Crafters & Co is a recently opened little place just on the south-west side of Wellington’s CBD. Situated on Victoria Street, just to the south of the intersection of Vivian Street, it’s a little bit further afield than the other craft beer bars of the capital, but it’s well worth the couple of minutes walk it’ll take to get you up there.
It’s a unique (for Wellington) combination of a cafe, craft beer bar and bottle store, offering good cafe-style food and ten craft beers on tap, which can also be used to fill flagons or you can buy a bottle of good beer to take home from their well-stocked walk-in fridge. In the bar they offer beer from the taps in a range of different glass sizes, and all beers are priced by the size of the glass, not by the strength, or reputation, or price-point of the beer itself; thia makes Crafters & Co one of the cheaper craft beer places in town.
Alongside the bar is another Wellington first, a small brewery where you can, for a reasonable fee, buy the ingredients and assistance for you and a few friends to brew your own beer in a well maintained, well-cleaned kit. They’ll then store it while it matures, before you bottle it and take it home.
The decor is quirky and comforting, suiting Crafters & Co’s location in the more bohemian Cuba Street – Aro Valley end of the city. Rustic wooden benches fill the front part of the small bar, offering a view out onto busy Victoria Street, while around a corner are a handful of low tables in a dimly lit, relaxed environment, under a ceiling covered with a wooden lattice that adds visual interest as well as useful sound dampening. Knick knacks and funky objects de art abound, and if you felt the need you could also pick up some locally made craft chocolate or beard oil take also take home.
Crafter’s & Co has a few faults, though. It’s a bit of a cave when you’re out of sight of the big open doors, and I like drinking in the open air while the sun is shining. The food is great but the service is slow, and the only bottles they sell for the FYO are those bulky expensive glass ones. I have a deep affection for those reusable bottles, I do, but I’d like them to be sold alongside cheaper, lighter, plastic flagons. But it’s early days, and what I’ve seen on the bar on my handful of visits so far has me hoping it’ll just continue to improve.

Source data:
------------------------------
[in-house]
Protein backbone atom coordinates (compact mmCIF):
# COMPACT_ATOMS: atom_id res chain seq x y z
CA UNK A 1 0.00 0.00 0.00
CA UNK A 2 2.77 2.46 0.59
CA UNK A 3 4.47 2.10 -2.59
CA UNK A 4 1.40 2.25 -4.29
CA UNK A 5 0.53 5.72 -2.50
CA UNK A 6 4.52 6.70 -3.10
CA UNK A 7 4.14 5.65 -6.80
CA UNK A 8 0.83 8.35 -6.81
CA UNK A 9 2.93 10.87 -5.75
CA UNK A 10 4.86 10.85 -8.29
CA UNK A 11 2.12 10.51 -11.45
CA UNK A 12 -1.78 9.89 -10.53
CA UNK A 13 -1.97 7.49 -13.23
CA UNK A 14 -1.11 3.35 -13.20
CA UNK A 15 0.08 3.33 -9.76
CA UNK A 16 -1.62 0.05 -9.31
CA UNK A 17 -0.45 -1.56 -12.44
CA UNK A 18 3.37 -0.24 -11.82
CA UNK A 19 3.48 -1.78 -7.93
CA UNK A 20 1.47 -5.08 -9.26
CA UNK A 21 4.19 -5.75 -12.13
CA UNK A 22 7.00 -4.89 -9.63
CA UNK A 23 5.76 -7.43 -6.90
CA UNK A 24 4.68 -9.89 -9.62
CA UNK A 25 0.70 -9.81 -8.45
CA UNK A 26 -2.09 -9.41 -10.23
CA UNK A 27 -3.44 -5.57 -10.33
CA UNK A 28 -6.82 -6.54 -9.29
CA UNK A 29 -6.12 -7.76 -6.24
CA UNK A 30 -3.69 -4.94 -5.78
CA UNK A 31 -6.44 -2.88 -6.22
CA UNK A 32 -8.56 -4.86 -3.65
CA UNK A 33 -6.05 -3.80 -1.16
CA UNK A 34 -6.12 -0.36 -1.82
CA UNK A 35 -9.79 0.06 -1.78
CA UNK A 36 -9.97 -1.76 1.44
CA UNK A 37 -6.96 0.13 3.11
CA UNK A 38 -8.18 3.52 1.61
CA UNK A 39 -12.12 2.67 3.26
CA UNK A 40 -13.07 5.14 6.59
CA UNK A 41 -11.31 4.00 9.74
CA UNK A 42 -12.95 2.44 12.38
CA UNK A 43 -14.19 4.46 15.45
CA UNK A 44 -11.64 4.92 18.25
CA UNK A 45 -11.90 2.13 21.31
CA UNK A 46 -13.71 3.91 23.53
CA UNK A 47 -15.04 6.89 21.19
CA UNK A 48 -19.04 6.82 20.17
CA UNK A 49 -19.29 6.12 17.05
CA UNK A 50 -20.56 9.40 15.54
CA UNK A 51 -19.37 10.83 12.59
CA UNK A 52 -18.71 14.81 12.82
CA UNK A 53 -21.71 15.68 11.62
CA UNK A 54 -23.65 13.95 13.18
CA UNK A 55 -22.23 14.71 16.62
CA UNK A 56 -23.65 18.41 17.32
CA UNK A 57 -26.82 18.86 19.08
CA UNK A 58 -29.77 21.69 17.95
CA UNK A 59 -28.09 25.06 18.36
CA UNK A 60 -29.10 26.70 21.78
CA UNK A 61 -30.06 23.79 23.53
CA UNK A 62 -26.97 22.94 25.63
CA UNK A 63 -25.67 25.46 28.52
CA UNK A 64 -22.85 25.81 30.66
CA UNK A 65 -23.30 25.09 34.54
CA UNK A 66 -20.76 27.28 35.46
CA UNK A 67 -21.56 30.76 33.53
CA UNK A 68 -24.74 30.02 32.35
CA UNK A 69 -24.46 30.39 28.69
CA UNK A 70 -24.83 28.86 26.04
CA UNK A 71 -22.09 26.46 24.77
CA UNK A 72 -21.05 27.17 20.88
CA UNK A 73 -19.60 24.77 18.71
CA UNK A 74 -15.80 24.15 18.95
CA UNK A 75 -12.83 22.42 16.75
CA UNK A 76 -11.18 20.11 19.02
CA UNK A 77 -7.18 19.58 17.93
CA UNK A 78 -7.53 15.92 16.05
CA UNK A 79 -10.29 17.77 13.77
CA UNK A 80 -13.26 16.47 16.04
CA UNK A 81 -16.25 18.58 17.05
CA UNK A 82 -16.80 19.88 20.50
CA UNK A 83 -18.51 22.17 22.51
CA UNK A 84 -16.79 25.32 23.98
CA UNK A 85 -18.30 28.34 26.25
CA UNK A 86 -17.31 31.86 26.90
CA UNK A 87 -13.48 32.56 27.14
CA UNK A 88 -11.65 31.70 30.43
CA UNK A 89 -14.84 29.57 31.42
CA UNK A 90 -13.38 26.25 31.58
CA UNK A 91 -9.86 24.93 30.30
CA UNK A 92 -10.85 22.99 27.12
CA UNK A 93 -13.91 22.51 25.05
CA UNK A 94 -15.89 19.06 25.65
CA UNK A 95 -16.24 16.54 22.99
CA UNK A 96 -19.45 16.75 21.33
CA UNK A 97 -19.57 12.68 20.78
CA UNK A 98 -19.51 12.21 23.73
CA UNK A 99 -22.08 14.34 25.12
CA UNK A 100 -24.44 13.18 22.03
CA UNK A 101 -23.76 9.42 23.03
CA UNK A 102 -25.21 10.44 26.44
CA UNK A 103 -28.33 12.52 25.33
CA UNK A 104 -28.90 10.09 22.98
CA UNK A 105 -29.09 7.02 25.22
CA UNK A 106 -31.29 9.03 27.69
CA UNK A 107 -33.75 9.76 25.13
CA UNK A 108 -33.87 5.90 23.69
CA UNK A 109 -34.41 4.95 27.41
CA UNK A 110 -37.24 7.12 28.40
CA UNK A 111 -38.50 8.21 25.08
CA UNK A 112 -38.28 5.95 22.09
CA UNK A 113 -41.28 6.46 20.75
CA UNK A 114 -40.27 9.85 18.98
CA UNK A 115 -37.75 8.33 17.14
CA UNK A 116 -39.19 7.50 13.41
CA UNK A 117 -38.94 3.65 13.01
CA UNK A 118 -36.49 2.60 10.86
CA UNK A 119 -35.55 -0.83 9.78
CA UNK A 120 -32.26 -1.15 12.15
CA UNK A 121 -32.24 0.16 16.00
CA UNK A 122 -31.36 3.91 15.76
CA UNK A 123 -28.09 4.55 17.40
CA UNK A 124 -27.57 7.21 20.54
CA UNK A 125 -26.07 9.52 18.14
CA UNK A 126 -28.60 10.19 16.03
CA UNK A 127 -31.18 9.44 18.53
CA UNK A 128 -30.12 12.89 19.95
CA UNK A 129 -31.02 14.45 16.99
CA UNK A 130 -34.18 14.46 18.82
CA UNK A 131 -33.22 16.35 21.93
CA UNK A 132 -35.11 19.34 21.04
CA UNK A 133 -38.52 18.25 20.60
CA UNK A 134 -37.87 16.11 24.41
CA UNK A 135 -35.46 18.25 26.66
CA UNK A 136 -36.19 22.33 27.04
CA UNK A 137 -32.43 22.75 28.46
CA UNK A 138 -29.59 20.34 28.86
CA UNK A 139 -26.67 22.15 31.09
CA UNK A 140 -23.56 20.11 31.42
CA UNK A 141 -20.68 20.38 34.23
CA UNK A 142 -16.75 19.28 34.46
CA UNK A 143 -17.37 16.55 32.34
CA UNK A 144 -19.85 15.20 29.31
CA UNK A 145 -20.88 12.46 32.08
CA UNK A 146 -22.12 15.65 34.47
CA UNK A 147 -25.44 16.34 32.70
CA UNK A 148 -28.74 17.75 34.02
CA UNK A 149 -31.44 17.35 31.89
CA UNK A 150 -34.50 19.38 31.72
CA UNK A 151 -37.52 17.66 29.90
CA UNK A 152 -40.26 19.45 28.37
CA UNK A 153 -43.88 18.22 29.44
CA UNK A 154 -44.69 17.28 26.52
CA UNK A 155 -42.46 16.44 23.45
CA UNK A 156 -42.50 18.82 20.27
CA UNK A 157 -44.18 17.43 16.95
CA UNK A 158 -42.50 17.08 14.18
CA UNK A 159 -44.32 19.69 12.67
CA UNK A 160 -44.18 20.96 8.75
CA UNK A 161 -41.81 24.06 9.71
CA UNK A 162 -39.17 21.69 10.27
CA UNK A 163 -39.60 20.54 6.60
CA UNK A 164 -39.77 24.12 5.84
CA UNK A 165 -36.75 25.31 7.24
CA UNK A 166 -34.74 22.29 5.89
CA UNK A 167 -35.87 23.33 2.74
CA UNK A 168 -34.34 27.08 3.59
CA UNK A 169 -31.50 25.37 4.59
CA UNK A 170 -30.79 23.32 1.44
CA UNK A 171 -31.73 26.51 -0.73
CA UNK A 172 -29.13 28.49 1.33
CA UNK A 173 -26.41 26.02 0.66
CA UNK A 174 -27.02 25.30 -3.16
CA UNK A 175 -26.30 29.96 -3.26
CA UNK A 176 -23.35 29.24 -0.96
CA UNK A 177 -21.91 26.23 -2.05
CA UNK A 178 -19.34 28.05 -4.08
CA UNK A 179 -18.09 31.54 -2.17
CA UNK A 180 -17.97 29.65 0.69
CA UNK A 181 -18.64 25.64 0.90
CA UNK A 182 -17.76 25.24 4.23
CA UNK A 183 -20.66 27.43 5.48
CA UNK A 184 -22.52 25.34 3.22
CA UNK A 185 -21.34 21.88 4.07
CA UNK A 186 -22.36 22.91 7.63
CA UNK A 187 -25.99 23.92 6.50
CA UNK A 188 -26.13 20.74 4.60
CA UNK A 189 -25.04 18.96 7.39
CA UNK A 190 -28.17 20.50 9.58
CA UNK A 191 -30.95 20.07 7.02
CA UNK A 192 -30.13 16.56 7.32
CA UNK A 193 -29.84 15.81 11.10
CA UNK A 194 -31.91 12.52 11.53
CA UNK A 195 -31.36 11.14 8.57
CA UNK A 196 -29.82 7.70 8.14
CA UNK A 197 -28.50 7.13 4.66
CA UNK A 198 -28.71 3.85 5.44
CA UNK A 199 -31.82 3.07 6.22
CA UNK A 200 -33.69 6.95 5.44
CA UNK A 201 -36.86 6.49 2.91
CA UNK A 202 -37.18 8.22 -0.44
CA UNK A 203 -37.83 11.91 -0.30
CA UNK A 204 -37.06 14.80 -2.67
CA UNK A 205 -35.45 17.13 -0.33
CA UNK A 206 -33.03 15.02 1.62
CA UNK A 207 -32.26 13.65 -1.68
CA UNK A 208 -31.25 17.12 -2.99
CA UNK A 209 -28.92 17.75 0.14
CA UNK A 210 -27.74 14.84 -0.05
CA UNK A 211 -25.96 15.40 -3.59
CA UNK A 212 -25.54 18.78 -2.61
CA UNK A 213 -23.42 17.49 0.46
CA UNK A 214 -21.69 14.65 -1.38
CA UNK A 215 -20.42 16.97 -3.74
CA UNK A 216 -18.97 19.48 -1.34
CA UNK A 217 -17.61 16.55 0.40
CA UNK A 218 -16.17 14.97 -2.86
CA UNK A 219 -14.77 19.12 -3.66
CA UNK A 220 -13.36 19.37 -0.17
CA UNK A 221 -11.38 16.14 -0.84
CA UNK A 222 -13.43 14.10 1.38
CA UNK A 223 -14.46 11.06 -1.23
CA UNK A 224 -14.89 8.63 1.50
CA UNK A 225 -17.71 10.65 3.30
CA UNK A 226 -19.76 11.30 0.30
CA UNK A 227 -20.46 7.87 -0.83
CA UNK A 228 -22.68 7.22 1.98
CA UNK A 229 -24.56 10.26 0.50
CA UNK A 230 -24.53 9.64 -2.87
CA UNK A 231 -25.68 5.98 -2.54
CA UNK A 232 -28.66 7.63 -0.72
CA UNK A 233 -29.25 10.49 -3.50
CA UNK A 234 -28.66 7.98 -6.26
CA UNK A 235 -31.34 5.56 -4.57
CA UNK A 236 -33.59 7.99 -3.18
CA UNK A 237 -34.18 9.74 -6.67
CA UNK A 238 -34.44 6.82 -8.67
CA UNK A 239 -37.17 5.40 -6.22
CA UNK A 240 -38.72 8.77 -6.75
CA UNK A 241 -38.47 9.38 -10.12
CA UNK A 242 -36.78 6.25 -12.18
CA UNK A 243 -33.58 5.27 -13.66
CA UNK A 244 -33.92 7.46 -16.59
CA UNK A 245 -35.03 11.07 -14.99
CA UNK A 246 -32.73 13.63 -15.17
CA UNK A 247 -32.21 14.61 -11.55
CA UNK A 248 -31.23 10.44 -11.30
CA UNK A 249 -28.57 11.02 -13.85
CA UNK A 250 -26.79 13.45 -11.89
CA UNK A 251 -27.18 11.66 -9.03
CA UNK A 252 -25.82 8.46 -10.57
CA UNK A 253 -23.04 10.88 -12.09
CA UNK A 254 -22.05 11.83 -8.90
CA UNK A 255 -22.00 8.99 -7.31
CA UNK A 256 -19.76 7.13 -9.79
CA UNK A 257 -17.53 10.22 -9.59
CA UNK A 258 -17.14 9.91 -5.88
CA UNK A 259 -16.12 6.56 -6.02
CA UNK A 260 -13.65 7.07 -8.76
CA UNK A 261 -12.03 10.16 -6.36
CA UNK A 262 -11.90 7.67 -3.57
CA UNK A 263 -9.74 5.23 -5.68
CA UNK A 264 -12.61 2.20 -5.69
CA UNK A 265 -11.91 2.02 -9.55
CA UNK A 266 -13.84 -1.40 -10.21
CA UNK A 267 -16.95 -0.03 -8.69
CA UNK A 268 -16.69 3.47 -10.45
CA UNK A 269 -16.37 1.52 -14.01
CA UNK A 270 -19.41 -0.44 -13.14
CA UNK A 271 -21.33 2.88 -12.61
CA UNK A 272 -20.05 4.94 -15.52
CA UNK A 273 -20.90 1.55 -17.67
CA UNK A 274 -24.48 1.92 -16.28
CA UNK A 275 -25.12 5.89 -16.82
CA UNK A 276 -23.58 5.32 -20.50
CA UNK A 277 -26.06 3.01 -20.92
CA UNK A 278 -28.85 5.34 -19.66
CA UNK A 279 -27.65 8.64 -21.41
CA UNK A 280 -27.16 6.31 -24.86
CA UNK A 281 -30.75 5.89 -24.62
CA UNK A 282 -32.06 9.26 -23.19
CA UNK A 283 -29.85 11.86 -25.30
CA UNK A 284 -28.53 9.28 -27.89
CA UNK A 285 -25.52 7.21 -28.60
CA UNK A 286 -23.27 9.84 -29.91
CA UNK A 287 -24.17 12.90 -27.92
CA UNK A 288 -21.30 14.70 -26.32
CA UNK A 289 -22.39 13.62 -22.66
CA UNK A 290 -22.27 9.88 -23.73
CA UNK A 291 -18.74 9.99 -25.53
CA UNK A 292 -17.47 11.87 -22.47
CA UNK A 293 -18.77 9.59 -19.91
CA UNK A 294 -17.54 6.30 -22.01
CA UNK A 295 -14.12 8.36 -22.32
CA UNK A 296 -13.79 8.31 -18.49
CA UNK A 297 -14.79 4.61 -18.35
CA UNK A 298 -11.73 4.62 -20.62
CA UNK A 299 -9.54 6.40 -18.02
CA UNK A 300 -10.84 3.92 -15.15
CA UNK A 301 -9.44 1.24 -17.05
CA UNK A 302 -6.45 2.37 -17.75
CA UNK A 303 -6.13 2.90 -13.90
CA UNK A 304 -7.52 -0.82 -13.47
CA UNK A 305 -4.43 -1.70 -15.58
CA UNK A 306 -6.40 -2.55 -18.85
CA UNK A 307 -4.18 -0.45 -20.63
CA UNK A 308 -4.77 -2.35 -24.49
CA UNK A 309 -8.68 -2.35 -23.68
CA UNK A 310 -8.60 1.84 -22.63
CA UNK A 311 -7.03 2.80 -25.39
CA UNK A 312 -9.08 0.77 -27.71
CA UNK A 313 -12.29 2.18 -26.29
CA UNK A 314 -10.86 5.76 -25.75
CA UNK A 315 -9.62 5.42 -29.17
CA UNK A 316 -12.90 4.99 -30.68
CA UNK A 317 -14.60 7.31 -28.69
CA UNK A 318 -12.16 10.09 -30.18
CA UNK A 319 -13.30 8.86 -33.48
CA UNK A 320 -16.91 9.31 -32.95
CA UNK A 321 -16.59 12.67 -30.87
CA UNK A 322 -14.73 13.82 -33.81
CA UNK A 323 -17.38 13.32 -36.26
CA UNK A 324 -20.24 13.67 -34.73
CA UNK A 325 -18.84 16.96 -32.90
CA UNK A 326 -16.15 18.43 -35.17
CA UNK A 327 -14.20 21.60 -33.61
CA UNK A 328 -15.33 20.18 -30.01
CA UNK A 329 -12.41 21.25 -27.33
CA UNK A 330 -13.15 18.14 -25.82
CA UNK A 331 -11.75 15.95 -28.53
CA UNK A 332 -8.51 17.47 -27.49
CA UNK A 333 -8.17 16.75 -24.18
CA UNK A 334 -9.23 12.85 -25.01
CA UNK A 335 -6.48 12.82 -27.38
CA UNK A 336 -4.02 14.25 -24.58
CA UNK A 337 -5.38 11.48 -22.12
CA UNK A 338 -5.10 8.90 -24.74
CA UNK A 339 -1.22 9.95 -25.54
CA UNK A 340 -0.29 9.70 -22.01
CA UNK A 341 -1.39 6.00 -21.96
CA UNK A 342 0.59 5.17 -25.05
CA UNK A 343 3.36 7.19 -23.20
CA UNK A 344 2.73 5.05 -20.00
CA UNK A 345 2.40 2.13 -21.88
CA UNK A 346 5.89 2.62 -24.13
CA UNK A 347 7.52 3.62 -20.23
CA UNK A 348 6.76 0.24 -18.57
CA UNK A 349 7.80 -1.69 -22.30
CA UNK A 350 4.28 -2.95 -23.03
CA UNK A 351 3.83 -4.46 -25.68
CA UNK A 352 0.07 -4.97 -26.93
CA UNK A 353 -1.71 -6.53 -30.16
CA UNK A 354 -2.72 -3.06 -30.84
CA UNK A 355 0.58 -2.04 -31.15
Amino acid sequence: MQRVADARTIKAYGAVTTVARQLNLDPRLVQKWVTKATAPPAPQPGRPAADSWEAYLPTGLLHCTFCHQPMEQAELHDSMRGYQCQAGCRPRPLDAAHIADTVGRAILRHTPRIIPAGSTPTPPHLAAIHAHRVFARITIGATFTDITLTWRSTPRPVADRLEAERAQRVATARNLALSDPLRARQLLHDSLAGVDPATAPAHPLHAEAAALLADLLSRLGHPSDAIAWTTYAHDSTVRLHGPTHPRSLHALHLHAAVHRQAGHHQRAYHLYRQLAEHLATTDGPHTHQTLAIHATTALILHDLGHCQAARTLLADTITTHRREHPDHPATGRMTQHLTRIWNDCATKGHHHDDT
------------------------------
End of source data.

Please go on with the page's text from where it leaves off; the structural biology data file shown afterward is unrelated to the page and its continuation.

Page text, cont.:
On my first visit I checked out a couple of beers for the first time as well, including the ‘Rakau IPA’ by Hop Federation. Hop Federation beers hail from Riwaka, the heart of New Zealand’s hop country at the top of the South Island, and are brewed by Simon Nicholas, who opened his own brewery after some time as Hallertau’s head brewer. Hop Federation beers, with their distinctive simple, colourful, stylised hop-on-white background labels and tap badges have become more and more frequent around Wellington, but they haven’t always leapt out at me when I’ve given them a try.
The Rakau IPA, however, was quite attention grabbing. Brewed for the 2014 Marchfest in Nelson, this beer featured a huge flavouring of Rakau hops, a new variety getting the attention of some more adventurous brewers. The beer gave off a distinctive aroma of sweetness, of toffee and a effervescent lemonade, but once in the mouth an initial sweetness was soon washed away by a massive wave of intense hop flavours.
Maybe it was Crafters & Co’s studenty-vibe and location close to the hippies of Aro Valley, but when describing the flavours and aftertaste that the Rakau IPA presented to me I kept going towards words like “sticky”, “herbal,” and “skunky”. There was also a fresh, crisp flavouring of pine needles, a naturally “green” flavouring that spoke to me of the freshness of the hops that had gone into the beer.
Ultimately, the beer reminded me that hops aren’t too distantly related from another green, strongly-flavoured herb, with more noted relaxing qualities!
This IPA was well balanced with a sweetness and fullness that helped to rein these very strong hop flavours in, tipping the beer more towards the fruity and floral than the astringent and cloying – though the full sweetness of the beer’s body did give it a bit of a sticky sensation, leaving the hops clinging to the taste buds for perhaps a moment too long.
Hop heads would love that, though, the slow burn and rasping aftertaste of a strongly hopped beers, so while it may not be to my taste, I wouldn’t call this characteristic a fault.
The Rakau IPA, drunken in a new relaxed environment, was a pleasure. And it’s made me reconsider my experiences so far with Hop Federation; I’ll be keeping an eye out to try more and more of their beers as they cross my path.